So many ways we fight what is. Human beings that is. Only human beings. At least as far as I can see, human beings are the only ones who try oh so hard not to be what we are.

Then, I thought of how much energy it would take for a plant to keep itself from blooming. Oh my. Can you imagine if a bud could keep itself from blooming? I can just see it trying to scrunch everything in, holding itself back and in as if holding its breath, trying so hard not to be what it is meant to be.

Or at the other end of the spectrum, if the plant desires to blossom, gets to the height of its bloom and then tries really hard, incredibly hard, to keep the bloom beautiful. forever. without a flaw. without losing its perkiness. without fading.


Fighting one’s design is exhausting. I know. I’ve done it all my life. Especially my design as a woman.

I’ve hid my deeply sensual nature. I’ve kept myself small. I’ve taken on others’ shame as my own. I’ve apologized over and over and over simply for taking up space, for being in the way, for reasons I didn’t even know, even as I was in the midst of doing it.

I’ve been really, really nice, keeping the anger and rage down inside where it won’t be seen so I won’t be seen as threatening or angry or a bitch.

As far as I know, flowers can’t choose. They do what they do because their intrinsic design is to do that. But people, we get to choose. We get to self-reflect. We get to do this dance between ego and soul, a dance between pretending and being.

Fighting one’s design is the never ending staircase, the infinite treadmill, the highway to hell, but you never get to hell, because no matter how hard you pedal, you end up exactly where you started. I call it ‘the project’.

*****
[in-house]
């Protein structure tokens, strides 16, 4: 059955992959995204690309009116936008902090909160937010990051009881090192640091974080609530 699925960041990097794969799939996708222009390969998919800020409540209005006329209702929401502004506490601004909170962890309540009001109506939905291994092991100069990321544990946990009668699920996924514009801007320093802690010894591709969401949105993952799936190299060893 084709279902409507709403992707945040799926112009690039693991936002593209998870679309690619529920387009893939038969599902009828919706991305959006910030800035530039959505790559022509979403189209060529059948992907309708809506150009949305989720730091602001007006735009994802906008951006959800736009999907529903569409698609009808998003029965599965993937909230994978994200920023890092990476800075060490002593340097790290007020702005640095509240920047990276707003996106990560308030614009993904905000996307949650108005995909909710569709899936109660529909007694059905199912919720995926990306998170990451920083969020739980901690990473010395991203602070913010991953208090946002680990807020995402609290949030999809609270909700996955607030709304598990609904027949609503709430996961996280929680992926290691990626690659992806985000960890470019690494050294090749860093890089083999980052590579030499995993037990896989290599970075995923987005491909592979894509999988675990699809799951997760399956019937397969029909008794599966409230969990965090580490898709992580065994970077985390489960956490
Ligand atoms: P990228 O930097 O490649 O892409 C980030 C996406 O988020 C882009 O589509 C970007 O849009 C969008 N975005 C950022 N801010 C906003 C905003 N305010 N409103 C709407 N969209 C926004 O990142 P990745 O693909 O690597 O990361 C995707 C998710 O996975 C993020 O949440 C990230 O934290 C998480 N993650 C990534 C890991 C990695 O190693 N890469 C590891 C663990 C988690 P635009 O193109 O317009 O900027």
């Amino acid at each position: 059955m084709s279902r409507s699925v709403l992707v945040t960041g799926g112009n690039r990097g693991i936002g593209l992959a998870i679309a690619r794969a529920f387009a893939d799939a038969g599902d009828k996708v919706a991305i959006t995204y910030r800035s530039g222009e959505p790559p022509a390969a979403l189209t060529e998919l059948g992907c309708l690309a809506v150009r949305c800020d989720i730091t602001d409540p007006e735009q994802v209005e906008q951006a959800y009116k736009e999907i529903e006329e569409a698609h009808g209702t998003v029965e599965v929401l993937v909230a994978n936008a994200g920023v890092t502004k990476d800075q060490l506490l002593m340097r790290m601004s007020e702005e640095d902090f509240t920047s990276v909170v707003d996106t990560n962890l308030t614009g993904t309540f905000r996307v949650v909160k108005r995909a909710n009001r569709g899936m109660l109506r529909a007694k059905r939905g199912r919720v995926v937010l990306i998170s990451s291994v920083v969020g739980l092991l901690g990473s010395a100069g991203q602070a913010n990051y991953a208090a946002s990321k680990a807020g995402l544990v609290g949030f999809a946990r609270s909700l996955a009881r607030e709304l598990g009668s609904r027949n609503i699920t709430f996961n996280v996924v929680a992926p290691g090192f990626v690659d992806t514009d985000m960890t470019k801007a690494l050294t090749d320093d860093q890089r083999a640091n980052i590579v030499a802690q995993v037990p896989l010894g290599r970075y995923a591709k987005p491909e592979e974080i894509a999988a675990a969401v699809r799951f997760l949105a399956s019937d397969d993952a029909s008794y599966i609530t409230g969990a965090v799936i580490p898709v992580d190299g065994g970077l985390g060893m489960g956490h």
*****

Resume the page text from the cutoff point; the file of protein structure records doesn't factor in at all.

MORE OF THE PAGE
Preventing flowering IS hell.

As I let myself feel my exhaustion, when I stop and allow the full force of my dance with the illusion of my not-enoughness to flow over me, something else makes itself known. It is always there. It’s just doesn’t clamor for my attention. It doesn’t have to. It’s just what is.

It’s the wake up call to remembrance.

It’s the quiet, yet insistent, push to bloom, to flower, to be the one I know I really am. The one I allow myself to see in rare fleeting glimpses. The one that flashes across my face sometimes when I’m caught off guard looking in the mirror. The one that scares the hell out of me because of its persistence. The one that scares the hell out of me because of its beauty.

You know the one I’m talking about… the you that takes your own breath away.


My project has exhausted me for years. And, it shape-shifts. Just when I think I am being real and truthful and risky, I can feel the oh so familiar tightness and constriction of the project taking over again.

Let me make something really clear. The project is NOT bad. It is a ingenious survival strategy to stay safe when young. It’s filled with well-meaning parts that will do whatever it takes to keep safe. The only thing is, if the urge to bloom is there, then the project is standing in the way of blossoming. And, hence, creating exhaustion.

It can feel really risky to be the you that takes your breath away. But, in my experience, it hurts like hell to keep hiding it. The body suffers. The soul suffers. Hiding this you is fighting your design as a soul, as a human being, as a woman.

Beauty appears when something is completely & absolutely & openly itself. ~Deena Metzger